I have always been fascinated with the horror genre. I think its the queer mix of humor in the face of adversity, the strain of watching others in jeopardy, the fright factor of scary concepts, and the grittier ker-thunk of wretched realism which takes a look at just how bad a certain something can be. Since I’ve always loved horror, I’ve always wanted to run it.
The trouble is that a horror game is bloody hard to run.
After all, a horror game is a tight rope walk between opposing concepts, some of them intrinsic to the genre and others to the format of role playing. So to help wrap my head around what to do and how to do it, I’ve written up a series of articles on how to deal with the issues of balancing the various needs of the game to bring out the most horror potential.
Please note that this series of weekly articles is focused on both LARP and tabletop games though the monster article has a focus on LARP.
Horror Tips 1: Personal Investment
Horror Tips 2: Dealing with Dread
Horror Tips 3: Pacing
Horror Tips 4: Monsters (focuses on LARP)
Horror Tips 5: Playing Environment
Horror Tips 6: Threatening Nature
Horror Tips 7: The Flow of Information
Horror Tips 8: Props
Horror Tips 9: Death vs Continuity
Horror Tips 10: Scaring the Players
There are some things you can do that will especially help out your Game Master in running a fun game, maintaining a good relationship with their venue and keeping the players around you happy and involved.
These focus on out-of-character behaviours that can really help the game experience. If you’d like to read the earlier article, check out 13 Tips on Being A Better LARP player.
Continue reading “13 MORE Tips On Being A Better LARP Player”
Bleed is a LARP term defining emotional crossover between a player and their character. It’s not a bad thing. The rush of excitement on finding an important gadget and the satisfaction of an in-game job well done are also bleed. Bleed can also occur when our experiences affect our character’s behaviour such as when a player’s exhaustion leads to their typically free-wheeling character becoming quiet and withdrawn.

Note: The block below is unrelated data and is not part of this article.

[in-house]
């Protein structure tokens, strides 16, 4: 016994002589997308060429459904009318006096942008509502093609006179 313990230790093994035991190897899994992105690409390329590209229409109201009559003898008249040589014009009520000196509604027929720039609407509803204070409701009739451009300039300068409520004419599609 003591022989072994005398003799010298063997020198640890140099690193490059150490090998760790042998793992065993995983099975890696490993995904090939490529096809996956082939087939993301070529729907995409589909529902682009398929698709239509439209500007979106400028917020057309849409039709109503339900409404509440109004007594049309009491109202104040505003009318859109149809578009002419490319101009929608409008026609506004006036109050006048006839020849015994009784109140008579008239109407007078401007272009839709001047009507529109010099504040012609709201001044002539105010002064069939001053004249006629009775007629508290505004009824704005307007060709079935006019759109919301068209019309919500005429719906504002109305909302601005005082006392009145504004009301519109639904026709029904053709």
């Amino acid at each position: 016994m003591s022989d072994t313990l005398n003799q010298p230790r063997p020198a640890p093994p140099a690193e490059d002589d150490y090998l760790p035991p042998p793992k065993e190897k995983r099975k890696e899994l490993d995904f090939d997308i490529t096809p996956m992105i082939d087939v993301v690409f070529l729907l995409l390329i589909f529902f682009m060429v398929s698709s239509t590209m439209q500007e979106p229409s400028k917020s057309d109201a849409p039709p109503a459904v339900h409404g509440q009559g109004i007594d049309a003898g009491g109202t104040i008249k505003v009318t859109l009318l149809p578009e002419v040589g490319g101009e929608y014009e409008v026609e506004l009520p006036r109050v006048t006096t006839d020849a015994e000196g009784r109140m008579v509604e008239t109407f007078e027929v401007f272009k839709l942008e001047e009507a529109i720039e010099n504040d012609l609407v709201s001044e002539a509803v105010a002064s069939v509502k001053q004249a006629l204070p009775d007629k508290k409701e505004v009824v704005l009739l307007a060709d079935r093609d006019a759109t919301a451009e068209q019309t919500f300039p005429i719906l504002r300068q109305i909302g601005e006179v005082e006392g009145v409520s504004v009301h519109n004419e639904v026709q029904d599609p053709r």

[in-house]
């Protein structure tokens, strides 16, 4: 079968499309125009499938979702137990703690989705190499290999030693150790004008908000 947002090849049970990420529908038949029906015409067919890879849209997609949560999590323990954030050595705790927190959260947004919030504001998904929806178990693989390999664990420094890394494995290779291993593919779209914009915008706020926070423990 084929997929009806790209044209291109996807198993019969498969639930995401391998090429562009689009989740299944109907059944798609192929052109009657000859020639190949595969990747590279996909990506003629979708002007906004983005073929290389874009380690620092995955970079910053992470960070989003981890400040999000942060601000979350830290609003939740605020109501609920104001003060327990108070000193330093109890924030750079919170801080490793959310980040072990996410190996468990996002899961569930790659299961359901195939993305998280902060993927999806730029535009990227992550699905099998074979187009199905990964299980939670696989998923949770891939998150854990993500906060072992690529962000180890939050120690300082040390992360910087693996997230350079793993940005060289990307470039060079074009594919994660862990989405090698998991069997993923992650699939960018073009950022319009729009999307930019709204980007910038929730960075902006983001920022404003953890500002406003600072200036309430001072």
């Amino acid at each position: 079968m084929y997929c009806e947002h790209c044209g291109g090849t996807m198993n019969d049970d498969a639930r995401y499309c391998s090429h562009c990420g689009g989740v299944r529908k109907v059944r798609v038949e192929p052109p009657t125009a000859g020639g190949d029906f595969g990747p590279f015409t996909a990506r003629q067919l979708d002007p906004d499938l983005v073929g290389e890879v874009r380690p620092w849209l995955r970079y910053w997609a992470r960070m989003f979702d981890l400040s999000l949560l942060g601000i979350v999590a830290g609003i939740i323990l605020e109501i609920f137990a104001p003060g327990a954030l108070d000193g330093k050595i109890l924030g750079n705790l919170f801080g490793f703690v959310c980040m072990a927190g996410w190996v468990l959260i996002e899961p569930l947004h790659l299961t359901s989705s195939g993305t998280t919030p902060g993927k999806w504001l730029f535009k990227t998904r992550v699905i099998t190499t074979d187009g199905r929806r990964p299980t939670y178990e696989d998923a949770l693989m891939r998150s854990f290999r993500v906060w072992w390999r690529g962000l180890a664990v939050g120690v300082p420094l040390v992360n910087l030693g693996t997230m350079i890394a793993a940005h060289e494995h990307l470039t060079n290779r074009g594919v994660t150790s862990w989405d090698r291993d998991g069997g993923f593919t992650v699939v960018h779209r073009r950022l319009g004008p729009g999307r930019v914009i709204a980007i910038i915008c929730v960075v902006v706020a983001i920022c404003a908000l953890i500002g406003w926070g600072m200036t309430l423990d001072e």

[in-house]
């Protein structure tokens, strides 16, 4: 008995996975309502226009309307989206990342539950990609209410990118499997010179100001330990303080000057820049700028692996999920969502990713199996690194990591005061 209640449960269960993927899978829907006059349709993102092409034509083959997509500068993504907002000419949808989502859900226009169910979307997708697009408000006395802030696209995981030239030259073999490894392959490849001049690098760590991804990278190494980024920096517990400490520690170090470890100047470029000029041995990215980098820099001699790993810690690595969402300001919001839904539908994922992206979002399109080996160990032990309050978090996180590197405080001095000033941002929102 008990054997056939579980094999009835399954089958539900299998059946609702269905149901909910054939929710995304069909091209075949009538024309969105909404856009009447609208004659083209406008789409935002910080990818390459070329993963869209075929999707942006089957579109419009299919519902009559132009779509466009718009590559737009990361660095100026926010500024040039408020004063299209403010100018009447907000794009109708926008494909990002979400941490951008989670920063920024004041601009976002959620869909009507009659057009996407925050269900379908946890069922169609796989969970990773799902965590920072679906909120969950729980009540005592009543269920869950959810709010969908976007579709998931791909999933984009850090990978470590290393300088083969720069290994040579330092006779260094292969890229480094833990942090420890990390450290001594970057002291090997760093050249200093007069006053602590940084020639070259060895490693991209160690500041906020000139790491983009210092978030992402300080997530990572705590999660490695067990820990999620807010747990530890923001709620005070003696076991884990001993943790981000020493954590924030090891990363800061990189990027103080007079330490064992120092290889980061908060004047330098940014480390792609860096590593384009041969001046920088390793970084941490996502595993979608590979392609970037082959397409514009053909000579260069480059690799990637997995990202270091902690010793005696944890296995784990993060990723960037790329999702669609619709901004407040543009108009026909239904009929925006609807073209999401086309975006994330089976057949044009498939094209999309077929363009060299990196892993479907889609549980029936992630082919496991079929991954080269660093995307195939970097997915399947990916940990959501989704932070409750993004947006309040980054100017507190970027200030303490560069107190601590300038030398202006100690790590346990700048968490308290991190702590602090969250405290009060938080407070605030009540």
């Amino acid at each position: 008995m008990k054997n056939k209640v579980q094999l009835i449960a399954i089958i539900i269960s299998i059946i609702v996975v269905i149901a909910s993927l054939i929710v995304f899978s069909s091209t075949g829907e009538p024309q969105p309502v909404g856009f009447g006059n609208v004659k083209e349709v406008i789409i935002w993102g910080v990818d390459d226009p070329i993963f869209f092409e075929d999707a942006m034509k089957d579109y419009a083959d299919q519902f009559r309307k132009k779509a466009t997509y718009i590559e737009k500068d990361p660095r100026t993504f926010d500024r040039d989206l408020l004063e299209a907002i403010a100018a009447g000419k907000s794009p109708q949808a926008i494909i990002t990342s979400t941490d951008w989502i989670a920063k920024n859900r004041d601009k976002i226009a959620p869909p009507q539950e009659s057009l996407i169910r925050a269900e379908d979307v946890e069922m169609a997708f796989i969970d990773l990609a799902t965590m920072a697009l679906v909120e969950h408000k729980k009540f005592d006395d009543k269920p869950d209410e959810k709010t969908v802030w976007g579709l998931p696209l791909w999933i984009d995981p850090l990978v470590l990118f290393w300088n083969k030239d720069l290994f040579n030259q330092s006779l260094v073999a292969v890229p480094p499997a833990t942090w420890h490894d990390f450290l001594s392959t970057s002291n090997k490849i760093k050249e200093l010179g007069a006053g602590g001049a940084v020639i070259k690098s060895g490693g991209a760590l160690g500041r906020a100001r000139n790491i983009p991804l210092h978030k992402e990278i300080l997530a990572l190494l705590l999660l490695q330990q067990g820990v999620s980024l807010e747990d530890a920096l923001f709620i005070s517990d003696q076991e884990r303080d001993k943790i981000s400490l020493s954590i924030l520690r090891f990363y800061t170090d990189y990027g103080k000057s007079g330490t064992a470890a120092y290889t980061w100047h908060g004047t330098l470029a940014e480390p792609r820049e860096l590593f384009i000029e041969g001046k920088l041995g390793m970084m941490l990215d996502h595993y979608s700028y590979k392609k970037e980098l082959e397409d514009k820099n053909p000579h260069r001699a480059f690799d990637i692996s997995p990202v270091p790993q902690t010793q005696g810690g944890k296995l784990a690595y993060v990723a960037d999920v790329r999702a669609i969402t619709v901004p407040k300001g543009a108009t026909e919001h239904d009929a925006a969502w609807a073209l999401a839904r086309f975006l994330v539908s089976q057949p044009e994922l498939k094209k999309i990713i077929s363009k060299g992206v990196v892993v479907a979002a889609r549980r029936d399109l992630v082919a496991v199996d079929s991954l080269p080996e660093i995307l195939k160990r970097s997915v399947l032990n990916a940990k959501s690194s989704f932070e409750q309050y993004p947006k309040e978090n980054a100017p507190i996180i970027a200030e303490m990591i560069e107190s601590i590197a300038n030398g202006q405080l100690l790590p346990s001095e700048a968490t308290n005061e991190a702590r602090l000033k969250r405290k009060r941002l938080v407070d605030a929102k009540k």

Other emotions such as fear, guilt and sorrow can also be entertaining experiences in a LARP that help us feel immersed. There are plenty of players who will specifically attend a LARP that is designed to invoke an emotion that we may typically avoid in real life. How many people attend horror LARPs for the possibility of feeling, just for a moment, a whiff of actual fear?
The problem arises when these emotions overwhelm us or when they persist over time. It is one thing to feel sad during a character’s funeral and it’s another thing altogether to be crying over a fictional death a few weeks later. Yet just as events in a television show can affect us long after we have stopped watching, so can a LARP continue to affect our emotions well after the scene ends.
Continue reading “Managing Bleed Through Game Design”
We started the Adelaide Roleplaying Community Inc. in 2014 so that we could bring a range of different games to fruition in Adelaide. We began with a single Vampire: the Requiem LARP campaign slated to go for 1 1/2 years and now we have murder mysteries, tabletop days, political games, sandbox campaign LARPs, terrifying events involving zombies and other horrors and games where you dress up as elves and hit each other with foam swords.
We’re hoping to put together as much information on various gaming organisations and meet up groups in Adelaide in one spot so that local gamers can find games more equally. Hopefully we can also help people set up the games they want to run so we will also be posting weekly articles on local events, locally developed roleplaying games and simple advice articles filled with handy tips on roleplaying games both in tabletop and LARP form.
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